Moonfallby Aethyna Nov 7, 2017 | 1 Votes | 1 Played | 0 Reviews 8 rate Set off on a fun RPG adventure as you explore various dungeon-like locations for loot, completing quests and defeating the Savages that threaten your land in Moonfall. Level up your character, battle boss monsters and find out what's causing the Savages to attack the borders of The Empire. Play Now Similar Games Played
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Developed and published by Fishcow Studio, Moonfall is not any mere 2D side-scrolling RPG; it is a game that provides players with an adventure through a dark time set in a land whose borders are being assailed by creatures known only as the Savages. Offering a gameplay that requires a whole lot more running around, the game also provides players with a fun experience as they level up their characters, explore new regions, find secret stashes of loot and of course, battle numerous and varied enemies.
Moonfall is set in the world called Terra Nihill where a wide range of civilizations have emerged. The Empire is among one of the more innovative ones since they have managed to conquer the odds and bring life to what seems to be a rather inhospitable environment. However, the Savages that dwell in the regions beyond The Empire’s borders have grown restless once again and had begun attacking traders travelling on trade routes and terrorizing the people in the many outposts along the border.
In this game, you play as a new recruit in a small band of patrol units who is stationed in the region Margo. You’ve make use of an abandoned camp as a hub of sorts and venture out into the murky unknown to hopefully find out why the Savages started their assault in the first place.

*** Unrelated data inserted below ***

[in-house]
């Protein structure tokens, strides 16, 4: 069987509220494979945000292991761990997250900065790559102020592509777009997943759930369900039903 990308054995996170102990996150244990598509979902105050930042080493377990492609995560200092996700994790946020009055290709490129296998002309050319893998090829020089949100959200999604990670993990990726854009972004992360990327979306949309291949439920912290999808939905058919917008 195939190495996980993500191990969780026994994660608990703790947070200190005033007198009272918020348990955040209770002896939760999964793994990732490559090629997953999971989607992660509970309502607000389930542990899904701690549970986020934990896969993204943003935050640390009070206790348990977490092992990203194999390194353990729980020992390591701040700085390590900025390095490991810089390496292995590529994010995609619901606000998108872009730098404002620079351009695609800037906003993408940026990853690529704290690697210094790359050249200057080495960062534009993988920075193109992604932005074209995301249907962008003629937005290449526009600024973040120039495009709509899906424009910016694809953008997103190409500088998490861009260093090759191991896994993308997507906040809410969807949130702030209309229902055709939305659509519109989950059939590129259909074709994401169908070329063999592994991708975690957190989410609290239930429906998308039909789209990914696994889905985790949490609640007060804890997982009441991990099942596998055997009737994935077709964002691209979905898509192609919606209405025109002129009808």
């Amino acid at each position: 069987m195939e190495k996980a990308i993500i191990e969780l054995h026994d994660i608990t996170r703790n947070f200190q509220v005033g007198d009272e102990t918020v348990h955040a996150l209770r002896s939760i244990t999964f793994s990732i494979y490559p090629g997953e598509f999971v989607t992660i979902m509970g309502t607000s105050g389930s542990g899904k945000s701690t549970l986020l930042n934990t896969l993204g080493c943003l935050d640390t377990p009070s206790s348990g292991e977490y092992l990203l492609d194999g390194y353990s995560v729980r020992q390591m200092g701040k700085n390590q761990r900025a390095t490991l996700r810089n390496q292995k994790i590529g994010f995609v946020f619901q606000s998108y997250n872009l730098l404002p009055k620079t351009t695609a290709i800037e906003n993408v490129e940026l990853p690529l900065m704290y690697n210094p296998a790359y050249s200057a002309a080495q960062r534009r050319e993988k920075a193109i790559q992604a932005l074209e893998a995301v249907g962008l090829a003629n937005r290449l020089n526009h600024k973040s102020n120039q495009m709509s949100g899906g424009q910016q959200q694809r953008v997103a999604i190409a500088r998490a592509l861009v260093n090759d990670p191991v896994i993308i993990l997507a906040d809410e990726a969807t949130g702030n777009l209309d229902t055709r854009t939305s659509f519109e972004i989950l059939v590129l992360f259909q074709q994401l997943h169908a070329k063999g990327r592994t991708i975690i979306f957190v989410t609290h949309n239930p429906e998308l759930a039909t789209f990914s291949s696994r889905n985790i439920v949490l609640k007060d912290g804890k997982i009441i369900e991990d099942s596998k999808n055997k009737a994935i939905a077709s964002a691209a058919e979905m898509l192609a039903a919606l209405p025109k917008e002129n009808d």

To begin, you’ll get to choose a character class to play as, namely the Vanguard, Elementalist and Shadow. These 3 archetype classes are pretty much what you’d expect, with Vanguard being sturdiest in the group; Shadow being the most agile, and the Elementalist being the only one who rely heavily on magical powers to take down his enemies. Different classes will offer very different gameplay since they attack their opponents differently, and as such, you’ll get to experience the game in slightly different ways. That said, you won’t be able to choose your character’s gender or customize it at least until you get your first new set of armor.
After selecting a difficulty level as well, you’ll then be dropped into a short tutorial-like instance where you will be taught some of the game’s basics. You’ll be expected to learn some stuff yourself too, such as how to interact with objects, which stuff on the floor is dangerous to you or which item you can destroy/ open to get some loot.
The default controls in Moonfall are somewhat old-school-like. Instead of the usual WASD, you’ll be moving your character using the arrow keys - Note that although the game is basically a 2D game, you can move in a 3D-like manner. Keys like D is used to deal normal weapon damage, while spells or skills can be activated via the first alphabet keys on the top row... once you’ve gotten them unlocked via the skill tree first, of course. There is also the K key which will open up your Skill Tree, Inventory, Map and generally, the Menu.
Interestingly, the game added in a block function (Shift key) as well which can be immensely useful for melee classes I reckon. You can still block if you play as an elementalist, but most of the time, you’ll be kiting the enemies around and casting spells whenever you can instead. Another important part of the controls, which the game unfortunately didn’t point out during the tutorial, is that you can press number 1 and 2 to use your health and mana potions respectively.